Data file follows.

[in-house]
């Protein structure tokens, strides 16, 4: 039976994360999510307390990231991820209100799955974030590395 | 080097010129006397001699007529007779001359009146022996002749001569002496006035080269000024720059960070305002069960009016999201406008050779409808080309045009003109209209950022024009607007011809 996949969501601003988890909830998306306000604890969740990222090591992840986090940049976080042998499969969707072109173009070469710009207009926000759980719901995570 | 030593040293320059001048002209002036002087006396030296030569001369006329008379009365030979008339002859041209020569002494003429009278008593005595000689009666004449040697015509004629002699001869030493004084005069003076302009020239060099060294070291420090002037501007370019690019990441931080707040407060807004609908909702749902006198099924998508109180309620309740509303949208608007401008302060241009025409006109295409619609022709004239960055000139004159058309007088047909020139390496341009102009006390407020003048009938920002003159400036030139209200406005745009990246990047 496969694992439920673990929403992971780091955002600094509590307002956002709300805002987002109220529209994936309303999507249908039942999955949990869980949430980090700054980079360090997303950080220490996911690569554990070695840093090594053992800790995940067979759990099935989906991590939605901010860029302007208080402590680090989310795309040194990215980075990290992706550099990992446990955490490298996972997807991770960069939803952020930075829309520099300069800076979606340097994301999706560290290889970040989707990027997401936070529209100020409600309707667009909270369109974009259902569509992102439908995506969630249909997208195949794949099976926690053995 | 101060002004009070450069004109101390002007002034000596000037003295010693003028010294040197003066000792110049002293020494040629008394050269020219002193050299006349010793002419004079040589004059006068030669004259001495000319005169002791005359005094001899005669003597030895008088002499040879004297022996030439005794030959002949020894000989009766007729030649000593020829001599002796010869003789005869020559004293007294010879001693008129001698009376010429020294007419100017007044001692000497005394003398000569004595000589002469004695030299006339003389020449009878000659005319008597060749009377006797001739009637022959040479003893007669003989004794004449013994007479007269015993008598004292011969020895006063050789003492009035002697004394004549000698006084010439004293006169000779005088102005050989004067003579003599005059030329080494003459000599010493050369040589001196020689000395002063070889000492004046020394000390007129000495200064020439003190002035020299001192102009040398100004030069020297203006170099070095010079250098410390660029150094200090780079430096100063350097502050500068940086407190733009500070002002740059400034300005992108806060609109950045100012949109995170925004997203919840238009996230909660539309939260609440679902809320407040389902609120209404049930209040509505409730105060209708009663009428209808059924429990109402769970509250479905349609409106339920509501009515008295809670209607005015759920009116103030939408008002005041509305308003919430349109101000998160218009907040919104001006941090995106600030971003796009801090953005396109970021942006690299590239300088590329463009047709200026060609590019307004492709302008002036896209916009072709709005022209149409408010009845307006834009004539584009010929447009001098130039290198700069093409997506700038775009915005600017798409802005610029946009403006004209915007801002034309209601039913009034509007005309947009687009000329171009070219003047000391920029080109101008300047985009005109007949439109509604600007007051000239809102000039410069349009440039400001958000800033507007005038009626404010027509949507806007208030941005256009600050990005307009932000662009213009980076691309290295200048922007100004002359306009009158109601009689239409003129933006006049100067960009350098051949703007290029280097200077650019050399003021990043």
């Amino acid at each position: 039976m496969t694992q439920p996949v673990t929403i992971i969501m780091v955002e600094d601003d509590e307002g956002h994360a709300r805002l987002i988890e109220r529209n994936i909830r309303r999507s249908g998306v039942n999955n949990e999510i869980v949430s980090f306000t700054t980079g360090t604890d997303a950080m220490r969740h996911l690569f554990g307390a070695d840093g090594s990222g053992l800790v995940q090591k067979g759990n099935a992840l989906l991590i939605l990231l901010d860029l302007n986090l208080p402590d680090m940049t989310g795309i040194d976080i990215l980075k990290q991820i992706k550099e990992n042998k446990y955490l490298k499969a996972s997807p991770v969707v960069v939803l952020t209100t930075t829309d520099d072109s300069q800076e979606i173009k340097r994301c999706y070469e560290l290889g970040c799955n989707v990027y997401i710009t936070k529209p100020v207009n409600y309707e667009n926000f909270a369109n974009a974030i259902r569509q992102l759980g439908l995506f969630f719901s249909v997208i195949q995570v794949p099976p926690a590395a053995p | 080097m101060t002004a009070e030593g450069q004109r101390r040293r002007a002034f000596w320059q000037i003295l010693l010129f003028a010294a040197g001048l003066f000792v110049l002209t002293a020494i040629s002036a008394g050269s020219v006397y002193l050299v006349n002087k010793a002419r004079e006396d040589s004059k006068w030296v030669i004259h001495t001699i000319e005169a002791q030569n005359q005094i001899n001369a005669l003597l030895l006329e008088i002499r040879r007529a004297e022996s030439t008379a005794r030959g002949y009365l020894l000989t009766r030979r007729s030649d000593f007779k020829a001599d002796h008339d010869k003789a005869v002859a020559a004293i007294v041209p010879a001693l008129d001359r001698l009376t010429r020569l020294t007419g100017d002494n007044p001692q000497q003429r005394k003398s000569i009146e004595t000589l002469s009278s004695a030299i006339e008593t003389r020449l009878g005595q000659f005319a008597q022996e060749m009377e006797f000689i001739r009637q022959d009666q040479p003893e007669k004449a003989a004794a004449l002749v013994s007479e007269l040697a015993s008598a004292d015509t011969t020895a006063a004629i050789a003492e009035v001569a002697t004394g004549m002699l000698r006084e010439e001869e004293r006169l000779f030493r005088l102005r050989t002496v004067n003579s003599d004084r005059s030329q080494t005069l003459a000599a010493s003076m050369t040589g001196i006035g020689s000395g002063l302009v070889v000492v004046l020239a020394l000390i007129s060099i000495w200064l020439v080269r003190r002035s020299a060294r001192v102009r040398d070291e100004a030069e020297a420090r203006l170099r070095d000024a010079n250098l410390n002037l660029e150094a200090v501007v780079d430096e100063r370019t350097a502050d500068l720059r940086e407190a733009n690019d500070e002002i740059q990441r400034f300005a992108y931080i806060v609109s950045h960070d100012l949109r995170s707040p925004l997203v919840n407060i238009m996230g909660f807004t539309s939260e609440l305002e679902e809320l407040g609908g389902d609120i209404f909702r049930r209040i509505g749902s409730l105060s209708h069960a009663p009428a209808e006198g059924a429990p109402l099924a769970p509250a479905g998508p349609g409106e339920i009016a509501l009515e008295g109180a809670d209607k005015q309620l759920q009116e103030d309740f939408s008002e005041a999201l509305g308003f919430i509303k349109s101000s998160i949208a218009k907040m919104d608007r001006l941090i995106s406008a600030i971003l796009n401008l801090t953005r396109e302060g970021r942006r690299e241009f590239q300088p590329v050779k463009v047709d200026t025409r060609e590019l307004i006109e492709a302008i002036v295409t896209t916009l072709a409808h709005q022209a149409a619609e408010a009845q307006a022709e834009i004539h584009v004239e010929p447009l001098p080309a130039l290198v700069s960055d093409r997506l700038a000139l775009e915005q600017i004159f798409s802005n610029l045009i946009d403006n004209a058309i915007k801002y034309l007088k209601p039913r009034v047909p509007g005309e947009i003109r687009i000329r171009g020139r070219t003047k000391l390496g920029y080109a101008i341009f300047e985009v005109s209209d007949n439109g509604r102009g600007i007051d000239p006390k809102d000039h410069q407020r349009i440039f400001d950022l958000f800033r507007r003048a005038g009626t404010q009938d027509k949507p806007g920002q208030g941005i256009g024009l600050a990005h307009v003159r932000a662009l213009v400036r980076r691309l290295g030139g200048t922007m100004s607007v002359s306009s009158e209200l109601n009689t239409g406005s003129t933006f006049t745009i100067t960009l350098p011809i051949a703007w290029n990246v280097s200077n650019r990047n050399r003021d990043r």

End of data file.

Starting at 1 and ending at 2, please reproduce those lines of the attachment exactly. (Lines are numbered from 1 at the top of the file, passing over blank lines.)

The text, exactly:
[in-house]
């Protein structure tokens, strides 16, 4: 039976994360999510307390990231991820209100799955974030590395 | 080097010129006397001699007529007779001359009146022996002749001569002496006035080269000024720059960070305002069960009016999201406008050779409808080309045009003109209209950022024009607007011809 996949969501601003988890909830998306306000604890969740990222090591992840986090940049976080042998499969969707072109173009070469710009207009926000759980719901995570 | 030593040293320059001048002209002036002087006396030296030569001369006329008379009365030979008339002859041209020569002494003429009278008593005595000689009666004449040697015509004629002699001869030493004084005069003076302009020239060099060294070291420090002037501007370019690019990441931080707040407060807004609908909702749902006198099924998508109180309620309740509303949208608007401008302060241009025409006109295409619609022709004239960055000139004159058309007088047909020139390496341009102009006390407020003048009938920002003159400036030139209200406005745009990246990047 496969694992439920673990929403992971780091955002600094509590307002956002709300805002987002109220529209994936309303999507249908039942999955949990869980949430980090700054980079360090997303950080220490996911690569554990070695840093090594053992800790995940067979759990099935989906991590939605901010860029302007208080402590680090989310795309040194990215980075990290992706550099990992446990955490490298996972997807991770960069939803952020930075829309520099300069800076979606340097994301999706560290290889970040989707990027997401936070529209100020409600309707667009909270369109974009259902569509992102439908995506969630249909997208195949794949099976926690053995 | 101060002004009070450069004109101390002007002034000596000037003295010693003028010294040197003066000792110049002293020494040629008394050269020219002193050299006349010793002419004079040589004059006068030669004259001495000319005169002791005359005094001899005669003597030895008088002499040879004297022996030439005794030959002949020894000989009766007729030649000593020829001599002796010869003789005869020559004293007294010879001693008129001698009376010429020294007419100017007044001692000497005394003398000569004595000589002469004695030299006339003389020449009878000659005319008597060749009377006797001739009637022959040479003893007669003989004794004449013994007479007269015993008598004292011969020895006063050789003492009035002697004394004549000698006084010439004293006169000779005088102005050989004067003579003599005059030329080494003459000599010493050369040589001196020689000395002063070889000492004046020394000390007129000495200064020439003190002035020299001192102009040398100004030069020297203006170099070095010079250098410390660029150094200090780079430096100063350097502050500068940086407190733009500070002002740059400034300005992108806060609109950045100012949109995170925004997203919840238009996230909660539309939260609440679902809320407040389902609120209404049930209040509505409730105060209708009663009428209808059924429990109402769970509250479905349609409106339920509501009515008295809670209607005015759920009116103030939408008002005041509305308003919430349109101000998160218009907040919104001006941090995106600030971003796009801090953005396109970021942006690299590239300088590329463009047709200026060609590019307004492709302008002036896209916009072709709005022209149409408010009845307006834009004539584009010929447009001098130039290198700069093409997506700038775009915005600017798409802005610029946009403006004209915007801002034309209601039913009034509007005309947009687009000329171009070219003047000391920029080109101008300047985009005109007949439109509604600007007051000239809102000039410069349009440039400001958000800033507007005038009626404010027509949507806007208030941005256009600050990005307009932000662009213009980076691309290295200048922007100004002359306009009158109601009689239409003129933006006049100067960009350098051949703007290029280097200077650019050399003021990043």